Confessions of a caseworker: We remove kids to protect ourselves

It’s hard to imagine many jobs more difficult than that of a caseworker for a child protective services agency. The hours are long, the pay is low, the stress is high and the stakes can be, literally, life and death. Most workers have the best of intentions.

But one of the things caseworkers often say is just not true. Caseworkers often claim they are “damned if we do and we’re damned if we don’t.” But when it comes to taking away children, caseworkers are only damned if they don’t. It’s one of the reasons so many children are needlessly consigned to the chaos of foster care.

Now, a leader of a union representing caseworkers has admitted as much.

It happened last June when a committee of the Philadelphia City Council examined problems at the Department of Human Services, the agency that runs child welfare in the city. Among the issues: the fact that Philadelphia takes away children at one of the highest rates of any big city.

That was true even before the legislature passed a spate of new state laws in the wake of the Jerry Sandusky child sex abuse scandal. The laws encourage anyone and everyone to report anything and everything to the state child abuse hotline. Reports have skyrocketed and, in much of the state, so have removals.

Usually at hearings such as the one in Philadelphia, caseworkers and agency chiefs offer up bland boilerplate about how they really, truly hate to take away children and only do it as a last resort — almost always adding that they’re “damned if we do and damned if we don’t.”

But this time Vanessa Fields, vice president of District Council 47 of the American Federation of State County and Municipal Employees, cut right through all that b.s. With commendable candor, she declared:

“Workers are afraid that they're going to be disciplined if anything goes wrong on a case. So their thing is, Well, I'm just going to take the kid out of the home and put them in care. That way, I don't have to worry about being written up or disciplined because I left the children in the home and something happened to them. … You place that kid outside of that home, because you do not want to be in a situation where you left a child in a home and something happened to them.”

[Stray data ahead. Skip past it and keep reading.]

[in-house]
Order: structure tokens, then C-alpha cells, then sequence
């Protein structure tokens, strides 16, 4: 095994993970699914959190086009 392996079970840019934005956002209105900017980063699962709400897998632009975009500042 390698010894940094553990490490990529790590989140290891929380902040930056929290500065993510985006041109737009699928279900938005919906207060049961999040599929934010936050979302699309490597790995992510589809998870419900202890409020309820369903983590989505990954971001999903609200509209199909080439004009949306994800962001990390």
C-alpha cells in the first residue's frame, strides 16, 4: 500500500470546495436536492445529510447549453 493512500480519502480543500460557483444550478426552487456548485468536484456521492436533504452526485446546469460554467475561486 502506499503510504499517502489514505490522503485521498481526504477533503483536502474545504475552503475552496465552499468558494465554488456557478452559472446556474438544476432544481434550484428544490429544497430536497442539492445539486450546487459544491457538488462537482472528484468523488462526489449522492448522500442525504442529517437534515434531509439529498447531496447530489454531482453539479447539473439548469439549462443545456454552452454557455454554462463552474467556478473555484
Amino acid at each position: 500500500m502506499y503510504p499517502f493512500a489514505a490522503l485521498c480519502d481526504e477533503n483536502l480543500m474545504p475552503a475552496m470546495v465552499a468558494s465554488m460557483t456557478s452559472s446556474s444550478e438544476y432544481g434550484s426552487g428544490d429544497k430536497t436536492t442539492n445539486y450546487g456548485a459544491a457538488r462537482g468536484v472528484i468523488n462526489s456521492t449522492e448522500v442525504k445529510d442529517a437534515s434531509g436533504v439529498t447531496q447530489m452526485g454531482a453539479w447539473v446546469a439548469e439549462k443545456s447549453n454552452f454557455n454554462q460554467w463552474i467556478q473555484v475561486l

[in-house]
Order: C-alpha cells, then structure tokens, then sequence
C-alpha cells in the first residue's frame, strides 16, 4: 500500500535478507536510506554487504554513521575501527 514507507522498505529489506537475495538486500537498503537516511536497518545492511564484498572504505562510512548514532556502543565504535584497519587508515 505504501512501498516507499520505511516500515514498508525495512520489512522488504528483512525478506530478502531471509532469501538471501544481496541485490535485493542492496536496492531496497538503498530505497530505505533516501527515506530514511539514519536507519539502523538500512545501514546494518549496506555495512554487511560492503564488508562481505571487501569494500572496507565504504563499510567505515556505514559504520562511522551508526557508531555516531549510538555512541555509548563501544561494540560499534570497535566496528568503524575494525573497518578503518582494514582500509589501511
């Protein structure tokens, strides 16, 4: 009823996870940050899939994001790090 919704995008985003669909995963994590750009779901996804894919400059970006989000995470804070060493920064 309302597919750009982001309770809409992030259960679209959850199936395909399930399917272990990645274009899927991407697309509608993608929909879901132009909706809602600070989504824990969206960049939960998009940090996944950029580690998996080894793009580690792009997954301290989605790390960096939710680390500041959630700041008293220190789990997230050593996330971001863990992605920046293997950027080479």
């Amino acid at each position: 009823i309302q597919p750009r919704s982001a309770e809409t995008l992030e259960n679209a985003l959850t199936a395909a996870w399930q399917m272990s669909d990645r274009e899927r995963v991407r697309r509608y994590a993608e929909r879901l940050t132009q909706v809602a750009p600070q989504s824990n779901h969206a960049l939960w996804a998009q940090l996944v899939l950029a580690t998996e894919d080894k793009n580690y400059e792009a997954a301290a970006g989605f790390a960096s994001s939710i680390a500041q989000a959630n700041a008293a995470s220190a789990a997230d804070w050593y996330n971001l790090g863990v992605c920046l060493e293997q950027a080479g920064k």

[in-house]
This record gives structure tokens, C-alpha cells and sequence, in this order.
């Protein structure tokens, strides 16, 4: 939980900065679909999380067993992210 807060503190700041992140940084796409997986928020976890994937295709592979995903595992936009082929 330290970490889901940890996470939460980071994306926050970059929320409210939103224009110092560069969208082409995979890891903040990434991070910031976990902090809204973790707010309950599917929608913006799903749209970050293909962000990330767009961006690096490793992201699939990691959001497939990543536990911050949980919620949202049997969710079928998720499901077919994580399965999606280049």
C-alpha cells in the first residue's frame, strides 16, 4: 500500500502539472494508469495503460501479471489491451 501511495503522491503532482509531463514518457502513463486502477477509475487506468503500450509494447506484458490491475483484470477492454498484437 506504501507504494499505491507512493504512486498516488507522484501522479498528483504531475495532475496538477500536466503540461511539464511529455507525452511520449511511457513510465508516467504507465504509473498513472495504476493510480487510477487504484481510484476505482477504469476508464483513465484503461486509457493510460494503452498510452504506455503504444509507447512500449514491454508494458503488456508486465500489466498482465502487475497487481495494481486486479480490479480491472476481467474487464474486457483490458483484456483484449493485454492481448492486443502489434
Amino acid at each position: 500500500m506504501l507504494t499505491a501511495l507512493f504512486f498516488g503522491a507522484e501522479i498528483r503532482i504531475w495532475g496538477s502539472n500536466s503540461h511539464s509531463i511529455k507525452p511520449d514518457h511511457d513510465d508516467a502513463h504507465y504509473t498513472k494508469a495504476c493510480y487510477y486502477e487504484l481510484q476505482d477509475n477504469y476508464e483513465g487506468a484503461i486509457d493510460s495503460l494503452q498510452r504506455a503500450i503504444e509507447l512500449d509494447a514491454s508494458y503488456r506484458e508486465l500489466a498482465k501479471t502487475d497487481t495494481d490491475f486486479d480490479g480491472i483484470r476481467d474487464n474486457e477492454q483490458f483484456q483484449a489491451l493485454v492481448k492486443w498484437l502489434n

But what about all those case practice models, risk assessment forms and assorted other documents that are supposed to guide how caseworkers do their jobs? Apparently, those are for suckers. Said Fields:

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“People aren't paying any attention to that guidance thing, the format that you use on the hotline. They're not paying attention to that or those other forms. Their thing is, I want to have a job. Okay?”

As interesting as what Fields said is what she did not say. She expressed no fear of discipline for taking away too many children. Nor should she. In 40 years of following child welfare I have never seen a caseworker fired, demoted, suspended or even slapped on the wrist for that.

On the rare occasion when a family harmed this way brings a civil suit, caseworkers have “qualified immunity.” In layman’s terms that means they’re immune from damages unless they do something incredibly malicious or incredibly stupid. In one case, a worker actually claimed what amounted to a constitutional right to lie. Fortunately, that claim failed, but the worker in question wasn’t fired. She was promoted.

Fields also did not offer up that all-purpose excuse: “We don’t remove children on our own. The courts have to approve everything we do.” In fact, in every state caseworkers and/or law enforcement take away children on their own whenever they decide the case is an “emergency.” Parents have to fight to get their children back days or weeks later. Judges almost always rubber-stamp these removals.

Again, to her great credit, Fields does not pretend otherwise. She repeatedly refers to workers, acting on their own authority, removing children in order to protect themselves, not the children.

It’s not easy to fix this. Fields complained about the fact that in one particularly horrific case, workers were criminally prosecuted and one went to jail. But in that case, workers were convicted of repeatedly failing to visit the child and then engaging in massive falsification of records to cover it up. On very rare occasions criminal charges are warranted.

The problem is the lack of penalty for wrongful removal. The solution to that is something almost never seen in child welfare agencies: strong leadership. Child welfare agency leaders need to send a message: If you make an honest error we will support you. If media try to scapegoat you for tragedies beyond your control we’ll have your back. But if your negligence or incompetence causes errors in any direction — whether it’s leaving a child in a dangerous home or taking a child needlessly — you will be accountable.

It can be done. Pittsburgh is subject to those same post-Sandusky laws as Philadelphia. But there’s been no increase in foster care in Pittsburgh. Because in Pittsburgh, they won’t permit it.

Richard Wexler is executive director of the National Coalition for Child Protection Reform, www.nccpr.org

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